Unlimited Abilities: article on In Water I’m Weightless

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Confounding expectations and challenging preconceptions are the avowed aims of In Water I’m Weightless – the latest production from National Theatre Wales. KAREN PRICE of The Western Mail/Wales Online met the writer and director of this provocative new work. 

17th July 2012.

ttp://www.walesonline.co.uk/showbiz-and-lifestyle/showbiz/2012/07/14/national-theatre-wales-reunites-with-writer-kaite-o-reilly-for-an-olympic-commission-91466-31391339/

Monologues will be delivered in a series of innovative ways when a cast of deaf and disabled performers take to the stage for an Olympic celebration. Karen Price meets the writer and director of the new production.

After receiving a Creative Wales Award in 2008, writer Kaite O’Reilly decided to use the funding to explore monologues. Four years on, her project is coming to fruition in the shape of a major performance produced by National Theatre Wales as part of the Olympic celebrations.

In Water I’m Weightless takes a provocative look at the body and will be staged in Cardiff and London by a cast of six deaf and disabled performers.

Combining movement and live projections, O’Reilly’s poetic, poignant and, at times, humorous texts are inspired by the imagination, experiences and attitudes of disabled people across the UK.

“As a playwright, I’d always written multiple parts and not approached monologues,” says the West Wales-based writer whose theatre credits include The Almond And The Seahorse (Sherman Cymru) and The Persians (National Theatre Wales).

“So after receiving the Creative Wales Award I explored the form of the monologue and was mentored by various experts. I also started writing a large body of work that was specifically for deaf and disabled performers reflecting their experiences.

“I’d been very frustrated at the huge amount of plays that represent disability but they often fall into negative stereotypes.  I wanted to present something from a different perspective  and I also wanted to ensure the piece was performed by deaf and disabled actors as there are so many fabulous performers out there.”

O’Reilly spoke to John McGrath, the artistic director of National Theatre Wales about the project she was working on – they had collaborated in the past when she adapted The Persians,based on Aeschylus’ original work, for NTW’s inaugural opening season.

Staged on a military range in the Brecon Beacons, it won acclaim from both audiences and critics – and Kaite went on to win the Ted Hughes Award for New Work in Poetry for her efforts.

So when O’Reilly received a commission for the 2012 Cultural Olympiad’s Unlimited programme celebrating disability, arts, culture and sport, NTW were keen to come on board as producers.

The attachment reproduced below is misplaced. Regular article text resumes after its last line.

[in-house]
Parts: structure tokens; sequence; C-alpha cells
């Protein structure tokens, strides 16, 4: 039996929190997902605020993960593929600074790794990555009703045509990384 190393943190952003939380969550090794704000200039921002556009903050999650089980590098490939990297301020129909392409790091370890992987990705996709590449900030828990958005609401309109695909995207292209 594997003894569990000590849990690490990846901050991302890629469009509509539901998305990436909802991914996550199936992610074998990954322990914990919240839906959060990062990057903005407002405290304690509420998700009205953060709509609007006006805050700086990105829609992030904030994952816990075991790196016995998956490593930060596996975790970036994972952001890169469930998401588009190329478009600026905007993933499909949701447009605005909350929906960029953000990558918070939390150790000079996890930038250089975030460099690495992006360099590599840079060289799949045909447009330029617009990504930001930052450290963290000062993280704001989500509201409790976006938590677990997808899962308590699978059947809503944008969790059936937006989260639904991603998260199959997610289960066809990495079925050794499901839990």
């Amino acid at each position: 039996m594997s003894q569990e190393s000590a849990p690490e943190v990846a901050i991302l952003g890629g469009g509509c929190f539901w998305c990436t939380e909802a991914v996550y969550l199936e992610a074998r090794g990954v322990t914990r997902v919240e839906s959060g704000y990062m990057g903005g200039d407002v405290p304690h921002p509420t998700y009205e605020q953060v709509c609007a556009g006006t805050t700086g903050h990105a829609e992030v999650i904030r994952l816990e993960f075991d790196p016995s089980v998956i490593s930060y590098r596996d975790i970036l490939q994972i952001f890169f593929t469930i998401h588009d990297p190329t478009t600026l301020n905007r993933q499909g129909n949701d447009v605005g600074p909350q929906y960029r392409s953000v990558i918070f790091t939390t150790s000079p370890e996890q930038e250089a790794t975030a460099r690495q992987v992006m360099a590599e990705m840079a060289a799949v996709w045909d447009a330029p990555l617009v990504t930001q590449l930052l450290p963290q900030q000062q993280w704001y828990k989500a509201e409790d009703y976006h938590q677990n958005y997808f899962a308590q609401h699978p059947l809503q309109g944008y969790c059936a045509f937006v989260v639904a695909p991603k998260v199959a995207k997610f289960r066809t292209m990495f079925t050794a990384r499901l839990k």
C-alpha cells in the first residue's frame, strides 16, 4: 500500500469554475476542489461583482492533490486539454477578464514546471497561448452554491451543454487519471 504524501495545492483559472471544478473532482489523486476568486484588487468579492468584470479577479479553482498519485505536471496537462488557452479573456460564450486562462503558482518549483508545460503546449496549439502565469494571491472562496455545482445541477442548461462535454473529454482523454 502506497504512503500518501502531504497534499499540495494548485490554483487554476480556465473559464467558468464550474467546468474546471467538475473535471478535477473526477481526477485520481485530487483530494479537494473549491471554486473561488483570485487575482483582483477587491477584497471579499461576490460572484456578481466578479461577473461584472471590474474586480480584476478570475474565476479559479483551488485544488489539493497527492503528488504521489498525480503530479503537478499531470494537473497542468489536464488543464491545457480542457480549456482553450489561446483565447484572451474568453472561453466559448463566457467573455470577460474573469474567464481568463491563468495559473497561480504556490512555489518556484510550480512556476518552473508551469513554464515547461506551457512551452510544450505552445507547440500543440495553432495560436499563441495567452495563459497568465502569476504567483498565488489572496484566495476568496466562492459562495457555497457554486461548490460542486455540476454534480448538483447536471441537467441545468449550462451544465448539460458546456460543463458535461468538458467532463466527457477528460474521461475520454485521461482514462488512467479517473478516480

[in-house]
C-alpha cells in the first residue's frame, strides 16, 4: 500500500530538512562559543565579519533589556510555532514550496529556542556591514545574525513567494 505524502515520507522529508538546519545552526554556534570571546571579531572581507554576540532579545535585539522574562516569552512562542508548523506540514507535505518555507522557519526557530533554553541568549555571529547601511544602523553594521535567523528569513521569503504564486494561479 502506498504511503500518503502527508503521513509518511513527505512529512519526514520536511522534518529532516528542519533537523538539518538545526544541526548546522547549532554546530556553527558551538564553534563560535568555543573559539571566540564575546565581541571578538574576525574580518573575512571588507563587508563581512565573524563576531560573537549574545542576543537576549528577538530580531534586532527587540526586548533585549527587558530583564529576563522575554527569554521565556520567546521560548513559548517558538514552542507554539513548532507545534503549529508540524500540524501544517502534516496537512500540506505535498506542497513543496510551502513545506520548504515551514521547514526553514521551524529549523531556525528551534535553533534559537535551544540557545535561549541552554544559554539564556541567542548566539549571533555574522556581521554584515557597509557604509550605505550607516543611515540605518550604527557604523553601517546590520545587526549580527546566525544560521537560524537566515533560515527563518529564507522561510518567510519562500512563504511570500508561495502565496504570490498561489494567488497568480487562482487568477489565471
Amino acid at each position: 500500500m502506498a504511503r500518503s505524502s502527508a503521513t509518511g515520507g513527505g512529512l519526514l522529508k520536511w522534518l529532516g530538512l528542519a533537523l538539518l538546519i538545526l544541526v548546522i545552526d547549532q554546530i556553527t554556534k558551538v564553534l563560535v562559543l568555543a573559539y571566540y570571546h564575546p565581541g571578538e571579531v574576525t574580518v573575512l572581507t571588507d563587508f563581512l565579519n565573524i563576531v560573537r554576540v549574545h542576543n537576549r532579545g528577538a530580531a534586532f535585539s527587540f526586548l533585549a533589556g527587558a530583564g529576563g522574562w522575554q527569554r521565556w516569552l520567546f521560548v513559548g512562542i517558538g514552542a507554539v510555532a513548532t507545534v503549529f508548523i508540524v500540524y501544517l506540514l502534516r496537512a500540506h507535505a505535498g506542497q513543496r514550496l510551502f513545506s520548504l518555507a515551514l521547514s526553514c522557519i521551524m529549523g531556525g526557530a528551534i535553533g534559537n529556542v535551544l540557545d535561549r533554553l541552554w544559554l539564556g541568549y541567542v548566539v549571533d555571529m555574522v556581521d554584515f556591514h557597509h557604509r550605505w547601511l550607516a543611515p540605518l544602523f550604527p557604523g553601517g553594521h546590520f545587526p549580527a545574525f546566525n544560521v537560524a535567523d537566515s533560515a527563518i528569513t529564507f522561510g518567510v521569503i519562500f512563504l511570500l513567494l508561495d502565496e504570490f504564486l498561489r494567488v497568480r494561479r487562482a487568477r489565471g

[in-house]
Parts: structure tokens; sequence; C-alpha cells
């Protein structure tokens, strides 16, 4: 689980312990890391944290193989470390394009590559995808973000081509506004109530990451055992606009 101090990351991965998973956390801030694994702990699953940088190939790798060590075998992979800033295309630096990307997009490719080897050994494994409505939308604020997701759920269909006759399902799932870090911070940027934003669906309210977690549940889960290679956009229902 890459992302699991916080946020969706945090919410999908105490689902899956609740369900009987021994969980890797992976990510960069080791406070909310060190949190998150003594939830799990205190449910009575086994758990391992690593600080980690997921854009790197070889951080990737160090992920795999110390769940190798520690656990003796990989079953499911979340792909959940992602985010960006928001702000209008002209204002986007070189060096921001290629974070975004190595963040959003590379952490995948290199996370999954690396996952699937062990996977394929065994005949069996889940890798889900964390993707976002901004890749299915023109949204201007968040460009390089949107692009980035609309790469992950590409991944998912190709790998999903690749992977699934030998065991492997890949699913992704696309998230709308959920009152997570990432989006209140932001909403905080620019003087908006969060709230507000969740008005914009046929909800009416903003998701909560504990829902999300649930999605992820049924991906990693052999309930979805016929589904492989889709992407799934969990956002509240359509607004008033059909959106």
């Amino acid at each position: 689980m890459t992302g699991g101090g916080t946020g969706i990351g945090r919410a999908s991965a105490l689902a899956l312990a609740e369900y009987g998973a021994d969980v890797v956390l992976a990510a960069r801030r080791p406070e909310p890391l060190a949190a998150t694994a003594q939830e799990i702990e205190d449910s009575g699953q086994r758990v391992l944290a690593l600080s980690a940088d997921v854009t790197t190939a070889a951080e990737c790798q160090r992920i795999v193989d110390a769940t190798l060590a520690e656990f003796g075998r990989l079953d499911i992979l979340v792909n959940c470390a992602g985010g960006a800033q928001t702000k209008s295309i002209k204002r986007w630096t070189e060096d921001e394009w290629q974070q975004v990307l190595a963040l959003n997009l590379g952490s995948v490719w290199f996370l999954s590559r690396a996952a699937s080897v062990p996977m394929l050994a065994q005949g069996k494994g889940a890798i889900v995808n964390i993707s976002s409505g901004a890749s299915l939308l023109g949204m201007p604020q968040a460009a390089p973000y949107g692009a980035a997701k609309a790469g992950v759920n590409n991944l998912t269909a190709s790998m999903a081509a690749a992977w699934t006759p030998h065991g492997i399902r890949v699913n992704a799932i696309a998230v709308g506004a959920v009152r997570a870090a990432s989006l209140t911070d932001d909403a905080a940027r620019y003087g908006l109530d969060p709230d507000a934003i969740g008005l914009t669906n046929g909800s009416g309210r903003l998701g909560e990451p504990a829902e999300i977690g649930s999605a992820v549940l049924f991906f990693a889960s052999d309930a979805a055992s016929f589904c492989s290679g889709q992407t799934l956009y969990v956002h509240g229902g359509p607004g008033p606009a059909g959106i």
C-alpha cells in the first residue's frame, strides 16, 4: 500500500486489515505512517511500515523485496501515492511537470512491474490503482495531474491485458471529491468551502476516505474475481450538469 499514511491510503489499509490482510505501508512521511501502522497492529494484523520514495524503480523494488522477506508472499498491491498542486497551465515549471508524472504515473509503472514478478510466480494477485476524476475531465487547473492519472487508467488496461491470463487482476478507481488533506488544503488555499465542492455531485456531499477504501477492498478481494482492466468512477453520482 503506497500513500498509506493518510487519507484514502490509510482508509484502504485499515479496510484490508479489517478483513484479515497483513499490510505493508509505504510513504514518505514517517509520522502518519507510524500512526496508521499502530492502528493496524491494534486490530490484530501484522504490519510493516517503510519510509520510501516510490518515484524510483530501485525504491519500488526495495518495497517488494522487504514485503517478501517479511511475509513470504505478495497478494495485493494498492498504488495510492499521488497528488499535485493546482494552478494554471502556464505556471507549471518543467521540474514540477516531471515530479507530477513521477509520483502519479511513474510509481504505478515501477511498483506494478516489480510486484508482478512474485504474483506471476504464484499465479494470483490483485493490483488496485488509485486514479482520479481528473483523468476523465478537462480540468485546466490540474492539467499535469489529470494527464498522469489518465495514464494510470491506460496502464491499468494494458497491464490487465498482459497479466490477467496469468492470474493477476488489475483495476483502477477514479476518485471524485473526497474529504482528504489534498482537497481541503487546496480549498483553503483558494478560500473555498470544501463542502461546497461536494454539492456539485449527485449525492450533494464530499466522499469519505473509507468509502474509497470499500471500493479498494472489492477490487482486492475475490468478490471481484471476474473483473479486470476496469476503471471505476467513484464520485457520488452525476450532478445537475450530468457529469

Directed by McGrath, In Water I’m Weightless will be staged at the intimate Weston Studio at the WMC – the first time NTW has worked at the venue – before there are three performances  at London’s Southbank Centre.

“It’s great to work with Kaite again on something that’s completely different from The Persians and this touches upon a lot of experiences which are rarely performed on stage,” says McGrath.

“When people think of monologues they often think they will be performed like The Vagina Monologues or a piece of stand up comedy – by people sitting on a stool on the stage. But we wanted to play around with the different ways that monologues can work in the theatre.”

In Water I’m Weightless is a multi-media performance which celebrates the athleticism of the performers through some clever choreography.  It also incorporates film and music, including tracks from Dame Shirley Bassey and the Yeah Yeah Yeahs.

The six cast members – Mandy Colleran, Mat Fraser, Karina Jones, Nick Phillips, Sophie Stone and David Toole – all come from different performance backgrounds and had a say on which monologues should be chosen for the production.

“We wanted six performers who were incredibly different from each other who would bring unique personalities to the stage,” says McGrath. “The piece has got so many moods – it’s funny and very poetic sometimes. It’s not at all what people might imagine when they think about theatre and disability.”

Both O’Reilly and McGrath are keen to show audiences how theatre can break away from stereotypes when it comes to disabled performers.

“There are often so many cliches but this is nothing like that.”

McGrath is collaborating once more with award-winning New York designer and media artist Paul Clay on the set and costume designs.

“The production features some amazing costumes which really work with the simple set.”

The set itself has a big screen backdrop and a series of suspended lights onto which film footage will appear.

With little over a week to go until In Water I’m Weightless is premiered, McGrath admits that the rehearsal process has very much been improvised.

“The monologues haven’t been written in any particular order so we’ve been moving them around. It’s more like constructing a dance show rather than a theatre play when you have a beginning, a middle and an end.”

In Water I’m Weightless is at the Wales Millennium Centre, Cardiff, from July 26 to August 4. There will be a post-show discussion on August 2. The box office number is 029 2063 6464

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